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Ohio Divorce, Dissolution and Family Law Attorneys Serving the Citizens of the Cities, Towns and Villages located in Summit County, Stark County, Portage County, Cuyahoga County, Lake County, Geauga County, Trumbull County, Mahoning County, Columbiana County, Medina County, Wayne County, Ashland County, Richland County, Tuscarawas County, Hancock County, Allen County and Seneca County.
Divorce and Dissolution : Differences and Steps Involved
Obtaining a dissolution of marriage in Ohio means that the husband and the wife fully agree on every issue, both at the beginning of the dissolution and at the final hearing. It is a no-fault divorce with a written separation agreement that is filed with the court when the case begins. A dissolution is based on a full disclosure of all assets and liabilities.
A dissolution can be the most cost-effective form of divorce, as long as the parties can work out all of the details, including property division, child support, spousal support (if any), shared parenting, and any other issue.
It is also generally the quickest and least painful way to a divorce; in Ohio, the final hearing for the dissolution must take place within 90 days from the day of filing.
The domestic relations attorneys at Slater & Zurz LLP are highly skilled and experienced in negotiating and writing these separation agreements. A dissolution may not be for everyone, but if it is a viable option, our attorneys will work with you every step of the way.
A lawyer can only represent one of the spouses, even if you already agree on everything. If you have an agreement in principal, and your spouse has an attorney already, it is always better to have your own attorney look over the papers.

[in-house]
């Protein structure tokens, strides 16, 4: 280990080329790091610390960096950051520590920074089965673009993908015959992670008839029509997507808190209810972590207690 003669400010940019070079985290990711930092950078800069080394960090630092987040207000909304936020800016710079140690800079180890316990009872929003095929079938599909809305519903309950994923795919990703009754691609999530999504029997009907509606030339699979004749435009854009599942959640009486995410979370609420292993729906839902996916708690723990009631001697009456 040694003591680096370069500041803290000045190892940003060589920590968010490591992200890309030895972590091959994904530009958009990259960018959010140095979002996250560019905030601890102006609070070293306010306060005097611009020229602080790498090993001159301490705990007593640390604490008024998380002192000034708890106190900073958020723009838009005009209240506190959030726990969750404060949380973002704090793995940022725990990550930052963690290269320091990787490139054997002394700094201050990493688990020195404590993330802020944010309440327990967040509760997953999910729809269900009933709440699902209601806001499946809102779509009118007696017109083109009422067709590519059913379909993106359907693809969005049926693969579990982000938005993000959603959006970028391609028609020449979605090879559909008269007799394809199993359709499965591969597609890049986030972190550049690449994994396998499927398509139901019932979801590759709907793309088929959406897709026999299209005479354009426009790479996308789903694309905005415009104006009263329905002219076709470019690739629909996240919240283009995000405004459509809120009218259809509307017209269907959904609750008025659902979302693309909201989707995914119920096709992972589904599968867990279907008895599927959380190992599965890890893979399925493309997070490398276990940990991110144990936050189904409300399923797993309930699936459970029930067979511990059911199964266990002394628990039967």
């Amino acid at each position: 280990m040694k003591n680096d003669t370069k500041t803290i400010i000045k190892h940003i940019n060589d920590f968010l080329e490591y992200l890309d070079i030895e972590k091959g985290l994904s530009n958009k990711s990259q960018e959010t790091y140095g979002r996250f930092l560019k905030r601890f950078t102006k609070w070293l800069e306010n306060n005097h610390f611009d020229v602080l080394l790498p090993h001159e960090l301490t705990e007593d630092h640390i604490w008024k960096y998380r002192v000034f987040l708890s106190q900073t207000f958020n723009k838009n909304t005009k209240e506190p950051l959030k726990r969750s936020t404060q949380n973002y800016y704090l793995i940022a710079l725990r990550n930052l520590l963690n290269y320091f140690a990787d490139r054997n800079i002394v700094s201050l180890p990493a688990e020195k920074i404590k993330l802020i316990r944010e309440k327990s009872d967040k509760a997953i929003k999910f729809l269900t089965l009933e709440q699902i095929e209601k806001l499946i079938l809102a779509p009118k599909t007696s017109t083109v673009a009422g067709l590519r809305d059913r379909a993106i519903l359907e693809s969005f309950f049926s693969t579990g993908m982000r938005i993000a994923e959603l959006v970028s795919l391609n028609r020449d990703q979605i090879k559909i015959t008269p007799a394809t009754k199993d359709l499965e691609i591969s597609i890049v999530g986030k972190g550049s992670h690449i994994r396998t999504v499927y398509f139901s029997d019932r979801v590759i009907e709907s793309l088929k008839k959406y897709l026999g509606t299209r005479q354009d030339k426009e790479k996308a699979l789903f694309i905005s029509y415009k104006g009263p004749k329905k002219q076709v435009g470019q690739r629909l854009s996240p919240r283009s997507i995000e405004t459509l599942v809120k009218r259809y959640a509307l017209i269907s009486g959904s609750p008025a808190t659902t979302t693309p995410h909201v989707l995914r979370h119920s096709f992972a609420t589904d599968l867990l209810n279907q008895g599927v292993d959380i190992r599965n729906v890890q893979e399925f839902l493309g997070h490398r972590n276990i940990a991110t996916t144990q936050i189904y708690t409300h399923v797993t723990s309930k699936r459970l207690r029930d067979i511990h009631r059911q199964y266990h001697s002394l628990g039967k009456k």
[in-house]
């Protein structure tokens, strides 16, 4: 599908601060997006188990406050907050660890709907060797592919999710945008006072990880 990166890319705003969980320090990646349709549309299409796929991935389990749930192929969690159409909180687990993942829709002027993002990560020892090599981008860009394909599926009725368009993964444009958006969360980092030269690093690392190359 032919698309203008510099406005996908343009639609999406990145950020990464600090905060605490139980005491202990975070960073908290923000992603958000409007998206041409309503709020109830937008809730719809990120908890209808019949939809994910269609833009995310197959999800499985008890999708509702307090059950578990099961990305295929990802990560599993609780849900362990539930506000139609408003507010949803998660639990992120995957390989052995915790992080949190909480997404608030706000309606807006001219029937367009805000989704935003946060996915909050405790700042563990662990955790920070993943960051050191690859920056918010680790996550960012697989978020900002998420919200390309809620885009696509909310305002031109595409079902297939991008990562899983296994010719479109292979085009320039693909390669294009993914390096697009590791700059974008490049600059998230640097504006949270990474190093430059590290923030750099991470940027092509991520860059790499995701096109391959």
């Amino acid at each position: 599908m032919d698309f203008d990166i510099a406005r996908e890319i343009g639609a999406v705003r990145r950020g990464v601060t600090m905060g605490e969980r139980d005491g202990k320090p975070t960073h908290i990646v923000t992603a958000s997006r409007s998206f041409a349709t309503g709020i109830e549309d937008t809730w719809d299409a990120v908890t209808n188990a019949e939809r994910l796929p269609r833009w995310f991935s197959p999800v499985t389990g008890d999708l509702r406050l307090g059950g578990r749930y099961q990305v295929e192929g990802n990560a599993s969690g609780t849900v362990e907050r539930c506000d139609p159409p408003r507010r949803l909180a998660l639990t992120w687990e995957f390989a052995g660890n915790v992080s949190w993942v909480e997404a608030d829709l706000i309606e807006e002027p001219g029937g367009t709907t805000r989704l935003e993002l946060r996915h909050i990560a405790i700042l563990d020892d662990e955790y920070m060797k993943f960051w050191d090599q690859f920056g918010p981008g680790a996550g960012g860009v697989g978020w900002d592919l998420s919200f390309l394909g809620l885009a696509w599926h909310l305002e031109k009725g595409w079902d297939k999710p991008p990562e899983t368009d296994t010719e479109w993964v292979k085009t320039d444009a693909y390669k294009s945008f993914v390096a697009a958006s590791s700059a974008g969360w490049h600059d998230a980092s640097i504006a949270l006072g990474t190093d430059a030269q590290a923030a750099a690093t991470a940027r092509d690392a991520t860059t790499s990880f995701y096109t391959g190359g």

Call us at 1-800-297-9191 or send us a website message so that we may begin to evaluate your options, and see if a dissolution of marriage will be in your best interests.
Divorce and Dissolution are both legal methods to end a marriage in the state of Ohio. However, there are distinct differences. A divorce is a complaint filed by a husband, a wife or both in the domestic relations division of the local common pleas court. If there is no domestic relations division within your county's court system, the divorce complaint is filed in the general division of the common pleas court. A divorce complaint must allege, and the party filing for the divorce must later prove, at least one of the following legal grounds for divorce:
An Ohio Divorce
A divorce is almost never a happy occasion. Emotions often get the best of everyone involved—the divorcing couple, the children, and their families and friends.
If you are thinking about divorce or dissolution, you need a lawyer who is knowledgeable and professional, but who is also sympathetic to your needs in one of the most stressful times of your life.
In Ohio, a divorce, whether it is contested or uncontested, is strictly controlled by state law. To learn more about Contested Divorce vs. Uncontested Divorce, click on this button:
One of the divorcing parties must be a resident of the state of Ohio for at least 90 days and a resident of the county in which the case will be filed for at least 30 days.
An Ohio Dissolution
In a dissolution of marriage, the husband and wife file a joint petition where both parties are requesting the court to terminate their marrriage and approve the separation agreement that they have prepared. A dissolution of marriage petition is filed in the domestic relations division of the local common pleas court. If there is no domestic relations division, the dissolution of marriage petition is filed in the general division of your local common pleas court. The dissolution of marriage process typically eliminates or reduces much of the time and expense associated with the divorce process. With a dissolution of marriage, the grounds for fault listed above are NOT an issue.
- Gross Neglect of Duty (such as not supporting the other spouse)
- Cruelty, Abuse or Violence
- Imprisonment of the Other Spouse
- Bigamy (One of the spouses was already married to another person)
- Willful Absence from the Home for a Continuous 1-Year Period
- Fraudulent Contract (Fraudulent misrepresentations prior to the marriage)
- Incompatability of the Husband and Wife